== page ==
But not every flight recorder comes to TSIB in a “wonderful condition where everything is serviceable”, said Mr Ng. 

In some cases, the flight recorder may be “badly damaged”, such as when the aircraft has plunged into the ocean. In other instances, investigators may be hampered by external elements, from the weather to a lack of funding.

“There is a process known as sea search recovery to retrieve the recorders and the wreckage. This process itself tends to be pretty tedious and cost-intensive,” he said. 

“For investigators on the teams going out to conduct the investigation, the elements may be against you. There may be torrential rain, there may be massive sea waves. And also, the cost itself may sometimes mean that the process has to take a slower pace because the investigation agency or the partner agencies need to look for funding.”

During the sea search, a hydrophone is used to detect the “sonar pings” from an  underwater locator beacon, which is usually fixed onto a flight recorder, added Mr Ng.

At TSIB, digital software allows the data to be collected and processed in real time, allowing them to have a “rough idea” of where the flight recorder may be before they “zoom in” on the area.

And contrary to popular belief, the “black box” is not actually black. Instead, its bright orange colour helps divers to identify it underwater.

Retrieving data from a flight recorder. (Photo: CNA/Marcus Mark Ramos)

Once a badly damaged flight recorder is retrieved, the “sacrificial” parts are first removed. 

Then, recorder specialists "typically go for the memory chip" that is stored within a Crash Survivable Memory Unit (CSMU), said Mr Ng, adding that the CSMU will be removed and “transplanted onto another exemplar unit that’s working fine”. 

The CSMU is the large cylinder that bolts onto the flat portion of the recorder.

An investigator with TSIB examining the memory chip retrieved from a flight recorder. (Photo: CNA/Marcus Mark Ramos)

After it is removed, electrical checks are then conducted to uncover further damages. For instance, if there are cuts on the ribbon in the memory unit, the ribbon cable will be "resoldered" to repair the connection, he added. 

“In certain situations where there appears to be more significant damage to the memory chip itself, we will look at the chip under the microscope to look for cracks, damages or even debris that may affect or compromise the operation of the chip whenever power is being applied.”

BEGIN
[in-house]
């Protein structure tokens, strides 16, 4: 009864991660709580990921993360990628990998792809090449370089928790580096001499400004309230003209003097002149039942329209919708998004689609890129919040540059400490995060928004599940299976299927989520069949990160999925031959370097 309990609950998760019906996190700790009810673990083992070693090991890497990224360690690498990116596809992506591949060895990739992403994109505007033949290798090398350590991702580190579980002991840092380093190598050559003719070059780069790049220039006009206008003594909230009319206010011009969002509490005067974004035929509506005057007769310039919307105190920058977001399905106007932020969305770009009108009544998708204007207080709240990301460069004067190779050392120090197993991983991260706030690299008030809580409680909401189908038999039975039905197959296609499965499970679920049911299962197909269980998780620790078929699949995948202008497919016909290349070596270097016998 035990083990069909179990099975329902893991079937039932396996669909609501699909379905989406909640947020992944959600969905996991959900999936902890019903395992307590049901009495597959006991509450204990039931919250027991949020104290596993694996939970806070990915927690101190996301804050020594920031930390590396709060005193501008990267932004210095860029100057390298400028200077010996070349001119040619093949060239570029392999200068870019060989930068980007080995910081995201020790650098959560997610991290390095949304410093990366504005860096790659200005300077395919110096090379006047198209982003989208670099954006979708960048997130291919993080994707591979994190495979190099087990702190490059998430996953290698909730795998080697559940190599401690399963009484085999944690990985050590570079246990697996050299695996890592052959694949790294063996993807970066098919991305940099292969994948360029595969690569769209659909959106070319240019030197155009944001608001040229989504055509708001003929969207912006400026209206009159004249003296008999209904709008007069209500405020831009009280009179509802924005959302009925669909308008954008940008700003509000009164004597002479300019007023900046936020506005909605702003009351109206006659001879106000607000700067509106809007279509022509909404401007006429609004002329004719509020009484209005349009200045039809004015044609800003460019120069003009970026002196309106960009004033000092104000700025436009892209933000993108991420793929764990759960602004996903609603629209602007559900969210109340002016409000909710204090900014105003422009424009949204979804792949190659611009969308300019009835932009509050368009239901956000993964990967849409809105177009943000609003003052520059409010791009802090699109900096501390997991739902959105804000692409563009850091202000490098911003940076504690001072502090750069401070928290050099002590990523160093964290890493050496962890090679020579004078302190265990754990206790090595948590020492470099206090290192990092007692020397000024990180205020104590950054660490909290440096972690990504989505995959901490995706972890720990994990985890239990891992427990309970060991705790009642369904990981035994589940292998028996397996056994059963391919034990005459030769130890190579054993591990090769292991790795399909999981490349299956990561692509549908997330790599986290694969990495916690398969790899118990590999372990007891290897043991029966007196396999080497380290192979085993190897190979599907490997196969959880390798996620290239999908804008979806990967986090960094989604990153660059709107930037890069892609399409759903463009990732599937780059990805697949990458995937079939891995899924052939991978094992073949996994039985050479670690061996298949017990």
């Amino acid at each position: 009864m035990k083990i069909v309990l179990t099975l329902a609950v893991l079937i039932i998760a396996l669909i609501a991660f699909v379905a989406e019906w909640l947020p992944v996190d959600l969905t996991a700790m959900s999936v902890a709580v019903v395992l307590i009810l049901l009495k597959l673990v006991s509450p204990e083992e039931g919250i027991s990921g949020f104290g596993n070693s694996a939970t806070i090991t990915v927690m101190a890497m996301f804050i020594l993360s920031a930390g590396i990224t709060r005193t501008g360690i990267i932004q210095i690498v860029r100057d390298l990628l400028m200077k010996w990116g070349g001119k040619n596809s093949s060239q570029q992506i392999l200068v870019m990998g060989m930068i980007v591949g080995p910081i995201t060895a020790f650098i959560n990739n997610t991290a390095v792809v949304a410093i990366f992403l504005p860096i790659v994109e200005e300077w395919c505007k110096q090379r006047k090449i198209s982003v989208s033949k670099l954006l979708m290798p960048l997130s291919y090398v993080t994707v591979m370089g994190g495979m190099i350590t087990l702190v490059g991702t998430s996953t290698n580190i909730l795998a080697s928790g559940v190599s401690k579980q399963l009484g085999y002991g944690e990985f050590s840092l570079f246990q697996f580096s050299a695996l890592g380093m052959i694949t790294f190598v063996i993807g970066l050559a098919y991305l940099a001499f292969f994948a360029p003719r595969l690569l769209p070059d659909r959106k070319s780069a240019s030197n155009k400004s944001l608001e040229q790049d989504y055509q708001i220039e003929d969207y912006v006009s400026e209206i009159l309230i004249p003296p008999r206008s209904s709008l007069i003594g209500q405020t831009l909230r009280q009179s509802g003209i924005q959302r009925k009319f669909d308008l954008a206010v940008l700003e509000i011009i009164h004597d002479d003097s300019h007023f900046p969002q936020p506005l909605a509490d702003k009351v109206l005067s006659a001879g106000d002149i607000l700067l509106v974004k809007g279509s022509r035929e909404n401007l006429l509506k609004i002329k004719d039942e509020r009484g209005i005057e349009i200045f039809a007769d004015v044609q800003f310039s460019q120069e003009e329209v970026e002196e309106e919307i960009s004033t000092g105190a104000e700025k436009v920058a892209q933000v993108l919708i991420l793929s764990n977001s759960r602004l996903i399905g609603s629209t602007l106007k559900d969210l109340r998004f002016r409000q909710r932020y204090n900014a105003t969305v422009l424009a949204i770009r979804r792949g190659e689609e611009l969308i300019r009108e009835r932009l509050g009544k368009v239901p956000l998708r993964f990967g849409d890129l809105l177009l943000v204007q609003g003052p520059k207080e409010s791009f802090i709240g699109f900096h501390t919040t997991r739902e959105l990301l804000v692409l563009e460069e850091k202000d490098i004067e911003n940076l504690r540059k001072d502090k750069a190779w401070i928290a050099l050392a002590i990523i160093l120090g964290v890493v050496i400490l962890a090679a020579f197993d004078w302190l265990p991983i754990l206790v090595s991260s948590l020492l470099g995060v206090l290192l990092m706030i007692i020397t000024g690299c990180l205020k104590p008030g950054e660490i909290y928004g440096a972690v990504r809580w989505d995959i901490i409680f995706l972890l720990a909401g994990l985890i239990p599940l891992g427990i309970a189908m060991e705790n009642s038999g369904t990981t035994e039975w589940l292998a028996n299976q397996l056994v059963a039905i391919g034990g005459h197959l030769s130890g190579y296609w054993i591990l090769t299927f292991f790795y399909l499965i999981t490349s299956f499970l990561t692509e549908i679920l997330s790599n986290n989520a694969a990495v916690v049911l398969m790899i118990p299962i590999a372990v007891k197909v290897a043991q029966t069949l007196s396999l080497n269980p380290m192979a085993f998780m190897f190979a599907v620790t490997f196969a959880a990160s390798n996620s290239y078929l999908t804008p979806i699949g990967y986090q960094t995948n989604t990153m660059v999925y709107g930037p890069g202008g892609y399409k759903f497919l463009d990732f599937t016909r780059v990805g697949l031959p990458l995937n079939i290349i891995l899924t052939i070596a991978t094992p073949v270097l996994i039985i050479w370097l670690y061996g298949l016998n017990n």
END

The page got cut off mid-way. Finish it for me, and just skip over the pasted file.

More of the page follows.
Flight recorders that have been submerged in water are placed in an oven to dry at 50 to 60 degrees Celsius. It can take a few cycles before investigators are satisfied that the printed circuit board is “fully dry”. Then it's reassembled into a good unit before investigators attempt to download the data, said Mr Ng.

That said, not every aviation incident requires examining a flight recorder.

For example, in a runway incursion when the aircraft was “just a passer-by in the event”, data is sought from other sources, like radar information from air traffic controllers, he added. 

The printed circuit board in a flight recorder. (Photo: CNA/Marcus Mark Ramos)


While the Nepal plane crash may have put the spotlight on TSIB, the department – which is housed under the Ministry of Transport – doesn’t investigate every aviation incident. 

Aviation investigators at TSIB get involved in “aviation accidents” or “serious incidents” that have “very specific definitions”, said Mr Ng, adding that TSIB follows the International Civil Aviation Organization requirements closely.

As defined on TSIB’s website, an aviation accident or serious incident is one which occurs in Singapore, regardless of the country in which the aircraft is registered. Alternatively, it occurs to a Singapore-registered aircraft or an aircraft operated by a Singapore operator when the aircraft is overseas. 

“Our legislation does provide us with the opportunity to conduct an investigation, if there are incidents where we find that there are safety lessons to be learnt as well,” he added.

TSIB investigators are appointed as Inspector of Accidents by the minister under the Air Navigation Act and the Air Navigation (Investigation of Accidents and Incidents) Order for aviation occurrences.

In the case of the Nepal plane crash, Singapore's Ministry of Transport and Nepal’s Ministry of Culture, Tourism and Civil Aviation had signed an agreement to cooperate on investigations relating to aircraft accidents in February 2020. The Memorandum of Understanding covers the use of investigation facilities and equipment, including the flight recorder readout facility.

There is an "international element" specific to aviation incidents in Singapore, said Mr Ng.

Any investigation involves several parties – such as the place where the incident took place, where the aircraft was manufactured or registered, and where the aircraft operator is based. 

"You will have foreign investigators joining in, and they can be supplemented by subject matter experts, such as the airframe manufacturer or the engine manufacturer, to provide the expertise they have," he said. 

In 2016, a Singapore Airlines plane caught fire while making an emergency landing at Changi Airport. The aircraft was a Boeing 777-300ER, manufactured in the US.

TSIB – then known as the Air Accident Investigation Bureau – worked with its counterparts from the US National Transportation Safety Board to investigate the incident. Boeing was also involved in the investigation.